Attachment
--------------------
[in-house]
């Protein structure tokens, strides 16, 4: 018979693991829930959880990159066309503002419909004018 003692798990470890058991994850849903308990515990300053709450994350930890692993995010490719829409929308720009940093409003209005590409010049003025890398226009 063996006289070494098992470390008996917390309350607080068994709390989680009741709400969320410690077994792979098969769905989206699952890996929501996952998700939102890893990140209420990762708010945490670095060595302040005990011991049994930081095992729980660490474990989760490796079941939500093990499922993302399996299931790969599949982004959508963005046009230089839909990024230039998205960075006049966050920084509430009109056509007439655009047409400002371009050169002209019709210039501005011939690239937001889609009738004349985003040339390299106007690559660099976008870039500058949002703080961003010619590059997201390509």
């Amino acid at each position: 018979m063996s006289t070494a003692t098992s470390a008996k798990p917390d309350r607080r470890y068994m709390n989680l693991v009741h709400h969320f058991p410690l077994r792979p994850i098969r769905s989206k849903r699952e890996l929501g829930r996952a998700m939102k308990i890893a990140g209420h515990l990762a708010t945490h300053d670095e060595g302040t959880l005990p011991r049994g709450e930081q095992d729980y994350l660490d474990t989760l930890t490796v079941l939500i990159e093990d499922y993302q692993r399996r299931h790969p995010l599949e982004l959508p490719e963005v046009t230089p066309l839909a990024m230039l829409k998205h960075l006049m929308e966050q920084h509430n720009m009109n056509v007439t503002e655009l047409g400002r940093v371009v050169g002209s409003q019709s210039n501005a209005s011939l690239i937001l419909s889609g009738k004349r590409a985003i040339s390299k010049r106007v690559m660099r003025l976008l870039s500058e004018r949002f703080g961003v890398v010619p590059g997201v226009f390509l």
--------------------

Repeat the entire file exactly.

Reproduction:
[in-house]
């Protein structure tokens, strides 16, 4: 018979693991829930959880990159066309503002419909004018 003692798990470890058991994850849903308990515990300053709450994350930890692993995010490719829409929308720009940093409003209005590409010049003025890398226009 063996006289070494098992470390008996917390309350607080068994709390989680009741709400969320410690077994792979098969769905989206699952890996929501996952998700939102890893990140209420990762708010945490670095060595302040005990011991049994930081095992729980660490474990989760490796079941939500093990499922993302399996299931790969599949982004959508963005046009230089839909990024230039998205960075006049966050920084509430009109056509007439655009047409400002371009050169002209019709210039501005011939690239937001889609009738004349985003040339390299106007690559660099976008870039500058949002703080961003010619590059997201390509």
């Amino acid at each position: 018979m063996s006289t070494a003692t098992s470390a008996k798990p917390d309350r607080r470890y068994m709390n989680l693991v009741h709400h969320f058991p410690l077994r792979p994850i098969r769905s989206k849903r699952e890996l929501g829930r996952a998700m939102k308990i890893a990140g209420h515990l990762a708010t945490h300053d670095e060595g302040t959880l005990p011991r049994g709450e930081q095992d729980y994350l660490d474990t989760l930890t490796v079941l939500i990159e093990d499922y993302q692993r399996r299931h790969p995010l599949e982004l959508p490719e963005v046009t230089p066309l839909a990024m230039l829409k998205h960075l006049m929308e966050q920084h509430n720009m009109n056509v007439t503002e655009l047409g400002r940093v371009v050169g002209s409003q019709s210039n501005a209005s011939l690239i937001l419909s889609g009738k004349r590409a985003i040339s390299k010049r106007v690559m660099r003025l976008l870039s500058e004018r949002f703080g961003v890398v010619p590059g997201v226009f390509l």